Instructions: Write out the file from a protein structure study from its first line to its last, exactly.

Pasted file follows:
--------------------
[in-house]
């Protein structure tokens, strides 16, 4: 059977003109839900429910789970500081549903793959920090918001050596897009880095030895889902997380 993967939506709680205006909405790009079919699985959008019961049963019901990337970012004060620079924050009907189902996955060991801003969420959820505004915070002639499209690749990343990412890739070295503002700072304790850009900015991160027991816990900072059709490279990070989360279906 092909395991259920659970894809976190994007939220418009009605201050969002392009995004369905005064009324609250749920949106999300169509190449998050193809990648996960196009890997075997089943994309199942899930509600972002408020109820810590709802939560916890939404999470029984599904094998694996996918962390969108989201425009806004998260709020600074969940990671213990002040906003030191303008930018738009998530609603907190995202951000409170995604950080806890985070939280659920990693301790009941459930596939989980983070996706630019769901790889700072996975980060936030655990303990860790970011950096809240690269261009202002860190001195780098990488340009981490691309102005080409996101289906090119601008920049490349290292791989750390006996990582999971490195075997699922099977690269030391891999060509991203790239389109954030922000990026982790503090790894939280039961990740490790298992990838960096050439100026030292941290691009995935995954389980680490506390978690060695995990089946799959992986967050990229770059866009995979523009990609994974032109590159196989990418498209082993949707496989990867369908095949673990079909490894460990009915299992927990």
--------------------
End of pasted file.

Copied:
[in-house]
């Protein structure tokens, strides 16, 4: 059977003109839900429910789970500081549903793959920090918001050596897009880095030895889902997380 993967939506709680205006909405790009079919699985959008019961049963019901990337970012004060620079924050009907189902996955060991801003969420959820505004915070002639499209690749990343990412890739070295503002700072304790850009900015991160027991816990900072059709490279990070989360279906 092909395991259920659970894809976190994007939220418009009605201050969002392009995004369905005064009324609250749920949106999300169509190449998050193809990648996960196009890997075997089943994309199942899930509600972002408020109820810590709802939560916890939404999470029984599904094998694996996918962390969108989201425009806004998260709020600074969940990671213990002040906003030191303008930018738009998530609603907190995202951000409170995604950080806890985070939280659920990693301790009941459930596939989980983070996706630019769901790889700072996975980060936030655990303990860790970011950096809240690269261009202002860190001195780098990488340009981490691309102005080409996101289906090119601008920049490349290292791989750390006996990582999971490195075997699922099977690269030391891999060509991203790239389109954030922000990026982790503090790894939280039961990740490790298992990838960096050439100026030292941290691009995935995954389980680490506390978690060695995990089946799959992986967050990229770059866009995979523009990609994974032109590159196989990418498209082993949707496989990867369908095949673990079909490894460990009915299992927990």